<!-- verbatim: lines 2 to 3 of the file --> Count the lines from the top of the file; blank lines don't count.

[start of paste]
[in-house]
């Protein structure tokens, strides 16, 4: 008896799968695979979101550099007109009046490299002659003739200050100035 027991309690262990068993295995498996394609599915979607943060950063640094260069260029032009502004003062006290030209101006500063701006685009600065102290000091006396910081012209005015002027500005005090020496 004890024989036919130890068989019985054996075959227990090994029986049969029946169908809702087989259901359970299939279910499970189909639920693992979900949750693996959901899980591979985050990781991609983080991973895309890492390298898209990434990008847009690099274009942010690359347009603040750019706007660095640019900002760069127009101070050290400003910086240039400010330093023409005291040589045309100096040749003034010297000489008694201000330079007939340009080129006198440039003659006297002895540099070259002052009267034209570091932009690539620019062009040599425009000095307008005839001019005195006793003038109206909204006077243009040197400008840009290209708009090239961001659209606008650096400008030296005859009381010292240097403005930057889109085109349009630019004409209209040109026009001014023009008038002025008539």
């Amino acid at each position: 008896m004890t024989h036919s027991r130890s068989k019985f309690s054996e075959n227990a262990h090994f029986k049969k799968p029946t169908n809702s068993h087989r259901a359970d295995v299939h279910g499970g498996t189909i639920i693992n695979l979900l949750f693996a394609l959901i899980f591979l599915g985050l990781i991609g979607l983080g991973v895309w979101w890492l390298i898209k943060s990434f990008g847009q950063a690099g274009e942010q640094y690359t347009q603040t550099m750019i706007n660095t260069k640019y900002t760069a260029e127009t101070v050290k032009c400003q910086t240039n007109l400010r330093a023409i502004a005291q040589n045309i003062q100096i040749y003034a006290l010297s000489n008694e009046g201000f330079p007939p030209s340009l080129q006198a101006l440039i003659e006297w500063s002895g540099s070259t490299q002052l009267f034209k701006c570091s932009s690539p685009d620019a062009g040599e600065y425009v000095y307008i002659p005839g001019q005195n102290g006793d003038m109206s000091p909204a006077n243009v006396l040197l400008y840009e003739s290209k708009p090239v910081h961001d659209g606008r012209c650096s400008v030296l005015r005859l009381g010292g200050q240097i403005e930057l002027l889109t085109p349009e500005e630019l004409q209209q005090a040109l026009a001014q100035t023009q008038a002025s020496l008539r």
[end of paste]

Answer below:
């Protein structure tokens, strides 16, 4: 008896799968695979979101550099007109009046490299002659003739200050100035 027991309690262990068993295995498996394609599915979607943060950063640094260069260029032009502004003062006290030209101006500063701006685009600065102290000091006396910081012209005015002027500005005090020496 004890024989036919130890068989019985054996075959227990090994029986049969029946169908809702087989259901359970299939279910499970189909639920693992979900949750693996959901899980591979985050990781991609983080991973895309890492390298898209990434990008847009690099274009942010690359347009603040750019706007660095640019900002760069127009101070050290400003910086240039400010330093023409005291040589045309100096040749003034010297000489008694201000330079007939340009080129006198440039003659006297002895540099070259002052009267034209570091932009690539620019062009040599425009000095307008005839001019005195006793003038109206909204006077243009040197400008840009290209708009090239961001659209606008650096400008030296005859009381010292240097403005930057889109085109349009630019004409209209040109026009001014023009008038002025008539």
């Amino acid at each position: 008896m004890t024989h036919s027991r130890s068989k019985f309690s054996e075959n227990a262990h090994f029986k049969k799968p029946t169908n809702s068993h087989r259901a359970d295995v299939h279910g499970g498996t189909i639920i693992n695979l979900l949750f693996a394609l959901i899980f591979l599915g985050l990781i991609g979607l983080g991973v895309w979101w890492l390298i898209k943060s990434f990008g847009q950063a690099g274009e942010q640094y690359t347009q603040t550099m750019i706007n660095t260069k640019y900002t760069a260029e127009t101070v050290k032009c400003q910086t240039n007109l400010r330093a023409i502004a005291q040589n045309i003062q100096i040749y003034a006290l010297s000489n008694e009046g201000f330079p007939p030209s340009l080129q006198a101006l440039i003659e006297w500063s002895g540099s070259t490299q002052l009267f034209k701006c570091s932009s690539p685009d620019a062009g040599e600065y425009v000095y307008i002659p005839g001019q005195n102290g006793d003038m109206s000091p909204a006077n243009v006396l040197l400008y840009e003739s290209k708009p090239v910081h961001d659209g606008r012209c650096s400008v030296l005015r005859l009381g010292g200050q240097i403005e930057l002027l889109t085109p349009e500005e630019l004409q209209q005090a040109l026009a001014q100035t023009q008038a002025s020496l008539r």